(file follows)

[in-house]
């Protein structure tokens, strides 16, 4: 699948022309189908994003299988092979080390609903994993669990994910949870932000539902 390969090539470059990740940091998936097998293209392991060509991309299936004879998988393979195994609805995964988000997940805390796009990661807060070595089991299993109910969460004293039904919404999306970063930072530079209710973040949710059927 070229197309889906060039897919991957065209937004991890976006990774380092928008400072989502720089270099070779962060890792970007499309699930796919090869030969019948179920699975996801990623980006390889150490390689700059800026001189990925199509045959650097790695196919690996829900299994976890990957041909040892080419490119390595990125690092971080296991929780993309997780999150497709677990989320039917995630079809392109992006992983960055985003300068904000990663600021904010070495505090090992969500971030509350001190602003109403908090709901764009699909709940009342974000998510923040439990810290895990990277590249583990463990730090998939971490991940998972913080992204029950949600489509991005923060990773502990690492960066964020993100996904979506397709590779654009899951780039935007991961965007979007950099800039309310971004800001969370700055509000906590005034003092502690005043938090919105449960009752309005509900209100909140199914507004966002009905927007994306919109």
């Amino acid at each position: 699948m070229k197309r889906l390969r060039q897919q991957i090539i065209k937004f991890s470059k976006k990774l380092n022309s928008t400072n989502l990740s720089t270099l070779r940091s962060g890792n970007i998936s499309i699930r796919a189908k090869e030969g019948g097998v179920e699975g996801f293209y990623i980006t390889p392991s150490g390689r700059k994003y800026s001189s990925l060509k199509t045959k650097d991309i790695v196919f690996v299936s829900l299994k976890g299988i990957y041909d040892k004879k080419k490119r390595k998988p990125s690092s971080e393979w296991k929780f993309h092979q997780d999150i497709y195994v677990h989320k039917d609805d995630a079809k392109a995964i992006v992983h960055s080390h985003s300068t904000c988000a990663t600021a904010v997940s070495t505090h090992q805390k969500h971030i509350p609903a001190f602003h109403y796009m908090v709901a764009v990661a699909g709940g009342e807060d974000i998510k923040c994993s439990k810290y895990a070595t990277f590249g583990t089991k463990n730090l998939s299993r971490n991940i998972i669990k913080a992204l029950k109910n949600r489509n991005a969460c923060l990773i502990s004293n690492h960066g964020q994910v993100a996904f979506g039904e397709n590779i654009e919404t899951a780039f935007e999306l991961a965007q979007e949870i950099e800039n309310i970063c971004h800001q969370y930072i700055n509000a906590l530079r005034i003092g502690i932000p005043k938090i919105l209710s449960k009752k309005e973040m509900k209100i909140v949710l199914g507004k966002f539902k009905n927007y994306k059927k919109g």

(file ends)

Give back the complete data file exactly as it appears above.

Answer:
[in-house]
């Protein structure tokens, strides 16, 4: 699948022309189908994003299988092979080390609903994993669990994910949870932000539902 390969090539470059990740940091998936097998293209392991060509991309299936004879998988393979195994609805995964988000997940805390796009990661807060070595089991299993109910969460004293039904919404999306970063930072530079209710973040949710059927 070229197309889906060039897919991957065209937004991890976006990774380092928008400072989502720089270099070779962060890792970007499309699930796919090869030969019948179920699975996801990623980006390889150490390689700059800026001189990925199509045959650097790695196919690996829900299994976890990957041909040892080419490119390595990125690092971080296991929780993309997780999150497709677990989320039917995630079809392109992006992983960055985003300068904000990663600021904010070495505090090992969500971030509350001190602003109403908090709901764009699909709940009342974000998510923040439990810290895990990277590249583990463990730090998939971490991940998972913080992204029950949600489509991005923060990773502990690492960066964020993100996904979506397709590779654009899951780039935007991961965007979007950099800039309310971004800001969370700055509000906590005034003092502690005043938090919105449960009752309005509900209100909140199914507004966002009905927007994306919109």
């Amino acid at each position: 699948m070229k197309r889906l390969r060039q897919q991957i090539i065209k937004f991890s470059k976006k990774l380092n022309s928008t400072n989502l990740s720089t270099l070779r940091s962060g890792n970007i998936s499309i699930r796919a189908k090869e030969g019948g097998v179920e699975g996801f293209y990623i980006t390889p392991s150490g390689r700059k994003y800026s001189s990925l060509k199509t045959k650097d991309i790695v196919f690996v299936s829900l299994k976890g299988i990957y041909d040892k004879k080419k490119r390595k998988p990125s690092s971080e393979w296991k929780f993309h092979q997780d999150i497709y195994v677990h989320k039917d609805d995630a079809k392109a995964i992006v992983h960055s080390h985003s300068t904000c988000a990663t600021a904010v997940s070495t505090h090992q805390k969500h971030i509350p609903a001190f602003h109403y796009m908090v709901a764009v990661a699909g709940g009342e807060d974000i998510k923040c994993s439990k810290y895990a070595t990277f590249g583990t089991k463990n730090l998939s299993r971490n991940i998972i669990k913080a992204l029950k109910n949600r489509n991005a969460c923060l990773i502990s004293n690492h960066g964020q994910v993100a996904f979506g039904e397709n590779i654009e919404t899951a780039f935007e999306l991961a965007q979007e949870i950099e800039n309310i970063c971004h800001q969370y930072i700055n509000a906590l530079r005034i003092g502690i932000p005043k938090i919105l209710s449960k009752k309005e973040m509900k209100i909140v949710l199914g507004k966002f539902k009905n927007y994306k059927k919109g």